Thompson is stepping back from many of her leadership roles, but that does not mean she is pulling away from the theater scene. After "Daisy," Thompson will perform in the Averitt Center's production of "Calendar Girls" — also directed by Dartt — in November, and she hopes to continue volunteering with Statesboro's theaters. Much of her involvement from here, however, will be from a seat in the audience.
While she expects to stay involved in the arts scene, Thompson did say she would miss her role as director, and she has had a few emotional moments. Last week, she met with a film crew to record her introduction to "Daisy," which will play before the curtain rises. She got halfway through the first take before she began to cry.
"I started to say, 'I'm retiring from Georgia Southern,' and like a hammer in the head, it hit me," she said. "I mean, tears were rolling down my face. … It did surprise me. And I think that's what I have ahead of me to face. I think I'm going to be surprised at certain things. I love what I do. I'm passionate about the arts — I guess because I've done them my whole life."
The magic of "Daisy"
Thompson chose "Daisy" as her swan song performance because of its popularity in the Statesboro arts scene, but she also chose it because she has a deep affinity for the play. She has worked with Whitaker, who plays Hoke, and Tyson, who plays Boolie — along with Dartt, who has directed all three incarnations of the show — for six years, refining their parts, developing chemistry and building relationships, both on and off the stage.
"The show is all about the characters and their relationships, and I feel like the fact that we've been doing this for so long contributes to the relationship you see on stage, not only as actors but as characters in the play," Tyson said.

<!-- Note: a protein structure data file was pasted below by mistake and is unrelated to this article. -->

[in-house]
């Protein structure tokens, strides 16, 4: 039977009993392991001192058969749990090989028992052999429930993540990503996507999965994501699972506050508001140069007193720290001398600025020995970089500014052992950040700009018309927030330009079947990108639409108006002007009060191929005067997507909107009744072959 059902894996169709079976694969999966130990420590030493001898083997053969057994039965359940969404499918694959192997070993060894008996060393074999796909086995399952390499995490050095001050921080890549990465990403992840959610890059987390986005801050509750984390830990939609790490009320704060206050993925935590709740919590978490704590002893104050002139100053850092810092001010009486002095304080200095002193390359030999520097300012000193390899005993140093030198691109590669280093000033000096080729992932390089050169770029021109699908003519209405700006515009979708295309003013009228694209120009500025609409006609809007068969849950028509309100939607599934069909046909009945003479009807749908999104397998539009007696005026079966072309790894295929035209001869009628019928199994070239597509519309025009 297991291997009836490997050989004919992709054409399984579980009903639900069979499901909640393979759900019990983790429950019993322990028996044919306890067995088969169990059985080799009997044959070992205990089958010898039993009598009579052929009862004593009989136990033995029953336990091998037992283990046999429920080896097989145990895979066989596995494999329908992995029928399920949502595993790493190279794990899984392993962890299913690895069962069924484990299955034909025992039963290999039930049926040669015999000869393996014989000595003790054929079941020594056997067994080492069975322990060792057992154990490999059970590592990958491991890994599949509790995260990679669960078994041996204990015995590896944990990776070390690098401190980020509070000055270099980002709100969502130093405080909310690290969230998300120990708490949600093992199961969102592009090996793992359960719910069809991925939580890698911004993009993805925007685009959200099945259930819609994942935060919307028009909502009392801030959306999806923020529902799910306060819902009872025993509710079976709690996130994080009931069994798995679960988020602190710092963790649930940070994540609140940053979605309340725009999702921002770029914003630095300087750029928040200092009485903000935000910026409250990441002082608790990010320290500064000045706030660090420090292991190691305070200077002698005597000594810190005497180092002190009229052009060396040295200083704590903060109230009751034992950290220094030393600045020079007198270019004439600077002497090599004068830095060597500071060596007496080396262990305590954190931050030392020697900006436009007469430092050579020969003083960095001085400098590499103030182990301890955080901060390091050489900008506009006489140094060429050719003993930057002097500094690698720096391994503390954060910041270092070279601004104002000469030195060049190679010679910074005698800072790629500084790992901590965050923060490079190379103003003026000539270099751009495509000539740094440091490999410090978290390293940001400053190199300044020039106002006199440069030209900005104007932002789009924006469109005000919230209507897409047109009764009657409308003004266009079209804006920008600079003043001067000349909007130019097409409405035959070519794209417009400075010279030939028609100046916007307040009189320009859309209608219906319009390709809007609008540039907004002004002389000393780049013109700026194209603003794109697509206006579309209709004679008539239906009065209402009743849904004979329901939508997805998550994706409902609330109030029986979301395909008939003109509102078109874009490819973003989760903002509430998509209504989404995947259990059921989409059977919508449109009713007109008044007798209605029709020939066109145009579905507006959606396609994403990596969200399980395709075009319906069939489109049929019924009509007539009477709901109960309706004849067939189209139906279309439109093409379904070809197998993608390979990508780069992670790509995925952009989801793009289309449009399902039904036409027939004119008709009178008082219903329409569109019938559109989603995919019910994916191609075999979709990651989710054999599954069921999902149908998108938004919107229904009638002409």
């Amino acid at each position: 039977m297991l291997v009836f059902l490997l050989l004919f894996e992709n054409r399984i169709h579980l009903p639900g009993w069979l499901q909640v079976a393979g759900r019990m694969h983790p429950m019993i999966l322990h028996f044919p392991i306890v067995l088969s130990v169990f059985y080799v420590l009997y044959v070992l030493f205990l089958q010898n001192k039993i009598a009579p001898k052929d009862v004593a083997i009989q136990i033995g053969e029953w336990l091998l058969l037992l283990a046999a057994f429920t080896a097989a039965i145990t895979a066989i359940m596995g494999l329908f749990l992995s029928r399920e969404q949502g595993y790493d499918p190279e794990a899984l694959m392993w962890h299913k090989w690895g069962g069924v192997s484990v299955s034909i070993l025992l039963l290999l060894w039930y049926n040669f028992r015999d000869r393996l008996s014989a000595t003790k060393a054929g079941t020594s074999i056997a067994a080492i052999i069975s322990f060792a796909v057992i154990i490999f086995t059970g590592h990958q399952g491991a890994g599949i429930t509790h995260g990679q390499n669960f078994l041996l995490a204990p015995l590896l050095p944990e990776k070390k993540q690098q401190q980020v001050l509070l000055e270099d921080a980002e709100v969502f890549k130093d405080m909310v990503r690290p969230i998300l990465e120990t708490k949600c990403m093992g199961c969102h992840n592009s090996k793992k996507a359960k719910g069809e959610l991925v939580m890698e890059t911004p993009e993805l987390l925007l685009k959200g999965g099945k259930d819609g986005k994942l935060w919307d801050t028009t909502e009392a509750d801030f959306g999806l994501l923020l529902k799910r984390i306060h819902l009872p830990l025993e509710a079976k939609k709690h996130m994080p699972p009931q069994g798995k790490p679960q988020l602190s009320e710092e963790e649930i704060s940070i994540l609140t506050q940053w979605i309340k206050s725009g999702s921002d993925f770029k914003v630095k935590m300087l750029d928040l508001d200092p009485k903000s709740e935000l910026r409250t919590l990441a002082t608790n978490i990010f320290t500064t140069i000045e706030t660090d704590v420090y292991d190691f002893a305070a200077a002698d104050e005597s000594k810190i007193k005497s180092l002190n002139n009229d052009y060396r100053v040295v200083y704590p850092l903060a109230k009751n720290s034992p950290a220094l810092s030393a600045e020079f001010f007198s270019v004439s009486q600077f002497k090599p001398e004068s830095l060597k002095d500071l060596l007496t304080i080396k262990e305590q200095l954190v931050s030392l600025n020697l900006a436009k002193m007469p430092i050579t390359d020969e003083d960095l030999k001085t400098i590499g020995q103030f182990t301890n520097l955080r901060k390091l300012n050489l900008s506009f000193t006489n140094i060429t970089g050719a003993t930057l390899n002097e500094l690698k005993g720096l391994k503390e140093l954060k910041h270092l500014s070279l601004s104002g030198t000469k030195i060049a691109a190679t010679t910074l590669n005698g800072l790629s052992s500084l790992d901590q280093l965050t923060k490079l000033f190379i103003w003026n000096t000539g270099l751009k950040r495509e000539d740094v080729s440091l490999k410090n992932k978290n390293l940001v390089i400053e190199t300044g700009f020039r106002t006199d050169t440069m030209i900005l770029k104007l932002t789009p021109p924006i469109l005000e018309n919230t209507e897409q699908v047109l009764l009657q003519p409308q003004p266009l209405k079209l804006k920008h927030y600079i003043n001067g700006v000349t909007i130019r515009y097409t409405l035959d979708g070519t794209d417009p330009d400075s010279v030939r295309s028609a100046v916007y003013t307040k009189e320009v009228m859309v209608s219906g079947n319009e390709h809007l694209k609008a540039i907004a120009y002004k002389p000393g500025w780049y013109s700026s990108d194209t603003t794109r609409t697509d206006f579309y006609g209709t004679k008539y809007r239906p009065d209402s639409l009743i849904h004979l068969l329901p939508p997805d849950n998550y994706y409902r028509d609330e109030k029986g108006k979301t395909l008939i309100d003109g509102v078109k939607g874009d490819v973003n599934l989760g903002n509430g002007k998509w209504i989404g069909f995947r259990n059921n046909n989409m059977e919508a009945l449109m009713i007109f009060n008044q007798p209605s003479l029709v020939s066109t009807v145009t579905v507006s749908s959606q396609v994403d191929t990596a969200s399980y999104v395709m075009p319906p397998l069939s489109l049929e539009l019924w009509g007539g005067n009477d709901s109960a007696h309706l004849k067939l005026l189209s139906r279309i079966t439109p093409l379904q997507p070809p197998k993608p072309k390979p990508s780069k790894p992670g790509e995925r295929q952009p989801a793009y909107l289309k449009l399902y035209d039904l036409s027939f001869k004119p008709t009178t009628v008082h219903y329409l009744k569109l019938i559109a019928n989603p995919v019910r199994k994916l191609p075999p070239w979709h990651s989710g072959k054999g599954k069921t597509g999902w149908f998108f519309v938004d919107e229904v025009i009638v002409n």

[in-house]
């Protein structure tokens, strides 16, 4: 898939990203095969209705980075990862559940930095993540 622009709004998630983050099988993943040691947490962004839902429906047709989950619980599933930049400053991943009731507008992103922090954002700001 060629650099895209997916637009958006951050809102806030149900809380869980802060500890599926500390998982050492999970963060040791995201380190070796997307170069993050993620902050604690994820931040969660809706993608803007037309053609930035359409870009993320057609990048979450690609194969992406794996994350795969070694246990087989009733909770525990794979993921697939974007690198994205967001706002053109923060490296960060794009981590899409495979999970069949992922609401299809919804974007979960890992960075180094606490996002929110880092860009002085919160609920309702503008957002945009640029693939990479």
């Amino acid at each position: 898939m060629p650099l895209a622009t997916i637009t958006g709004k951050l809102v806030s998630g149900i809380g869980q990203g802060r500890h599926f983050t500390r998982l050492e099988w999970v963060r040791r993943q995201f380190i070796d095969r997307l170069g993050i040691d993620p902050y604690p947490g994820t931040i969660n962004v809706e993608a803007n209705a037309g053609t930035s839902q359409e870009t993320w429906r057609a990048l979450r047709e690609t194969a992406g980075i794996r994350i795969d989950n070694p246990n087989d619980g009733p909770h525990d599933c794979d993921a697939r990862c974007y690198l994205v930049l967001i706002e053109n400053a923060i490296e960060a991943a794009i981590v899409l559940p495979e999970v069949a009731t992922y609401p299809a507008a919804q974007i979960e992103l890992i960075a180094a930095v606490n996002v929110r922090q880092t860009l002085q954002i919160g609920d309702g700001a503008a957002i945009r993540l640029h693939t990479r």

Tyson has worked in the Statesboro arts scene since the early '90s, when he played Fezziwig in "A Christmas Carol," which Whitaker directed. He has appeared in many other local productions, but he very nearly missed the chance to be in the PAC performance of "Daisy," thanks to an automobile accident back in June, which fractured two vertebrae in his neck. As the show date came closer, Dartt and the cast members anxiously considered recasting the part. To everyone's relief, Tyson recovered in time to launch into rehearsals. Tyson himself said he would have felt "not good" if he had needed to sit "Daisy" out.
"Not from the standpoint that the show would have gone on without me — I'm certainly not the only person in this town who could play Boolie onstage," Tyson said. "But we've come so far together, it would have been so disappointing not to be able to perform this show at the PAC."
Certainly, said director Dartt, the particular chemistry between these three actors gives "Daisy" some of its staying power in the local community. All three are "powerful, very good actors" in their own right — Thompson and Tyson have well-earned local reputations, and Whitaker is memorialized in the Georgia Theatre Hall of Fame — but when the three of them come together, they create something magical.
"I think it's the skill and talent of the people staging it," Dartt said, whose years teaching theater in New York have given him a keen eye for spotting skill. "If you ask me, if you can get Alan and Mical Whitaker and Carol Thompson on the same stage at the same time, it's going to be a big deal."
While Saturday's performance is the only one firmly scheduled for the show's future, Dartt and the cast are hopeful that this will not be its last hurrah. There has been talk at the Averitt Center of taking the show on the road, and when they performed the show at the recent Georgia Performer's Conference, Dartt said several of the attendees seemed interested in bringing "Daisy" to their theaters for the 2016–17 season.
That, however, is in the far future. And even if nothing comes of it, the show has already made a lasting impact — both on Statesboro's theatergoers and the show's cast.
"It's just been the journey of a lifetime," Thompson said. "It really has. I don't think Daisy will ever leave me."
Brittani Howell can be reached at (912) 489-9405.